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Terms Of Use

IVABRADINE

Brand Name(s) : Procoralan
Warnings
Uses
Side Effects
Precautions
Interactions
Overdose

IVABRADINE WARNINGS

Ivabradine should be used with caution in: the elderly, patients with symptoms of tiredness or shortness of breath, chronic retinal (eye) disease, chronic heart failure, moderate liver disease, severe renal disease, mild to moderate low blood pressure.

It should not be used in:

  • children and adolescents aged less than 18 years, patients who are allergic to ivabradine or to any other ingredients in the medicine, patients who have a slow heart rate when resting, cardiogenic shock (a heart condition treated in hospital), recent stroke, heart rhythm problems, heart attack, very low blood pressure, unstable angina (a severe type of angina that occurs often and with or without exertion), heart failure which has recently become worse, severe liver problems, patients with a pacemaker, intolerance to some sugars, pregnancy, breastfeeding.

Also see list of precautions and interactions

STORAGE

No special storage conditions are required.

IVABRADINE USES

What is it used for?

  • Ivabradine is used to reduce the heart rate by a few beats per minute in patients with the heart condition angina. Angina happens when the heart does not receive enough oxygen and is more likely to occur when the heart beats faster during for example exercise or after eating. This causes chest pain and discomfort. By reducing the heart rate, ivabradine reduces the heart's need for oxygen particularly in situations when an angina attack is more likely to occur.
  • Ivabradine is also used in the treatment of mild to severe chronic heart failure.
  • It is a channel blocker sometimes known as a heart rate lowering drug.
  • Ivabradine is used to treat the heart condition stable angina pectoris which causes chest pain. It is used if beta blocker medicines such as atenolol, metoprolol and propranolol are not suitable for you or in combination with beta blockers in patients whose condition is not fully controlled with beta blockers.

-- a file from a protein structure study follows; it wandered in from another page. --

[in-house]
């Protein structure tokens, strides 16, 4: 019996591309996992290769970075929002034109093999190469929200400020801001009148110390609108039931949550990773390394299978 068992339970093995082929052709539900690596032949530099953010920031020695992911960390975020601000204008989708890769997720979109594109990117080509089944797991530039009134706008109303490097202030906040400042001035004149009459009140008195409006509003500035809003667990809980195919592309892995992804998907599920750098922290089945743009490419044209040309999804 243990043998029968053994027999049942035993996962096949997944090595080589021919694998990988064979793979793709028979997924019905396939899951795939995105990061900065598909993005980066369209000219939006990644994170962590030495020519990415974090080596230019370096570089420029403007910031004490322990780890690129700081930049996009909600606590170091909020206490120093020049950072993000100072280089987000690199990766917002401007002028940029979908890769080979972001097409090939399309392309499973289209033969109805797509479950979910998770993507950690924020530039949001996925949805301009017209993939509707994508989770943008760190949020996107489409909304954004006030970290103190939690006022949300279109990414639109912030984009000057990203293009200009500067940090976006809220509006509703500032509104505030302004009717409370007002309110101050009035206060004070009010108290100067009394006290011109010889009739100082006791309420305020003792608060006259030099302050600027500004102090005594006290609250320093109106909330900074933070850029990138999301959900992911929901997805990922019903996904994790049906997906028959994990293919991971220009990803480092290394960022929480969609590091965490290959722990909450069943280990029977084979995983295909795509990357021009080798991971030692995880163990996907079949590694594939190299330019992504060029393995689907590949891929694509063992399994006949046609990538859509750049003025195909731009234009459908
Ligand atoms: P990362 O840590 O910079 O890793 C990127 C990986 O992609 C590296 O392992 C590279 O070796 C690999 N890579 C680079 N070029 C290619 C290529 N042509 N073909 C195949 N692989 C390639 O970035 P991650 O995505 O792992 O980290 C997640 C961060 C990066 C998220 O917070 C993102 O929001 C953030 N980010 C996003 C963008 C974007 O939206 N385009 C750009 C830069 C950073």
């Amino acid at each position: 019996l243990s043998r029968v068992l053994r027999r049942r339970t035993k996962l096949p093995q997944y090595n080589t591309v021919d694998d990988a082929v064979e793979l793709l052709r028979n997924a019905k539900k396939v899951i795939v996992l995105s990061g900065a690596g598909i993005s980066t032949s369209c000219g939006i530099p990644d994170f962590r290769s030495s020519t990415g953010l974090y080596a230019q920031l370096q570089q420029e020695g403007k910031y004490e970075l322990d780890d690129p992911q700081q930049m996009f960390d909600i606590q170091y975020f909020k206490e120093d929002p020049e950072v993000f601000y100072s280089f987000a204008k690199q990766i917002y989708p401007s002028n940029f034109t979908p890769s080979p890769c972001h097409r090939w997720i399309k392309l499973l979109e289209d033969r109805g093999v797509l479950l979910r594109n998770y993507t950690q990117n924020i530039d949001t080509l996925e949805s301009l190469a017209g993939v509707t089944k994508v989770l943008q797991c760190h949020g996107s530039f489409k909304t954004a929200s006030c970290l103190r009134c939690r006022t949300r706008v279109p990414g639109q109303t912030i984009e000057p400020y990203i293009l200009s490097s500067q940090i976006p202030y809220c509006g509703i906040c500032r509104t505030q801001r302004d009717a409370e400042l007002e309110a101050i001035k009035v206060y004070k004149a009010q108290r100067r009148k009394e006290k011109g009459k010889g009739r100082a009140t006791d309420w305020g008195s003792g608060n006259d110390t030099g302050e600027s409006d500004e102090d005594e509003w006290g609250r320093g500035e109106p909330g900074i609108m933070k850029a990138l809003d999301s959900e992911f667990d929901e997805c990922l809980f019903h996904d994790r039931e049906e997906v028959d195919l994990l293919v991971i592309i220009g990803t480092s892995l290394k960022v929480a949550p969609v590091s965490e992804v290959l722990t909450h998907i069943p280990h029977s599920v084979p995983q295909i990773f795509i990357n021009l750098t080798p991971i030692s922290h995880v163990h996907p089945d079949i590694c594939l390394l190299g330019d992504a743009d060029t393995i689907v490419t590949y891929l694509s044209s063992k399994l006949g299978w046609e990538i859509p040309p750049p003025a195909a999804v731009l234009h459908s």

• Ivabradine is also used in the treatment of chronic heart failure in combination with standard therapy or when beta blockers are not suitable.
  • In general this drug is used to treat the heart conditions of stable angina pectoris and chronic heart failure.

Listed below are the typical uses of ivabradine.

  • The heart condition stable angina pectoris
  • Treatment of mild to severe chronic heart failure

On occasion your doctor may prescribe this medicine to treat a condition not on the above list.

HOW TO USE/TAKE

How do I take it?

  • Take this medication by mouth usually twice a day, with food.
  • Use this medication regularly in order to get the most benefit from it.
  • Remember to use it at the same time each day - unless specifically told otherwise by your doctor.
  • It may take some days before the full benefit of this drug takes effect.
  • Certain medical conditions may require different dosage instructions as directed by your doctor.

What dose?

  • Dosage is based on your age, gender, medical condition, response to therapy, and use of certain interacting medicines.

Do I need to avoid anything?

  • Ivabradine may cause changes in your eyesight including brief moments of increased brightness most often caused by sudden changes in light intensity. If you experience these symptoms you should be careful when driving or using machines at times when there could be sudden changes in light intensity, especially when driving at night. Limit the amount of grapefruit juice that you drink while taking ivabradine. Consult your doctor or pharmacist for more details.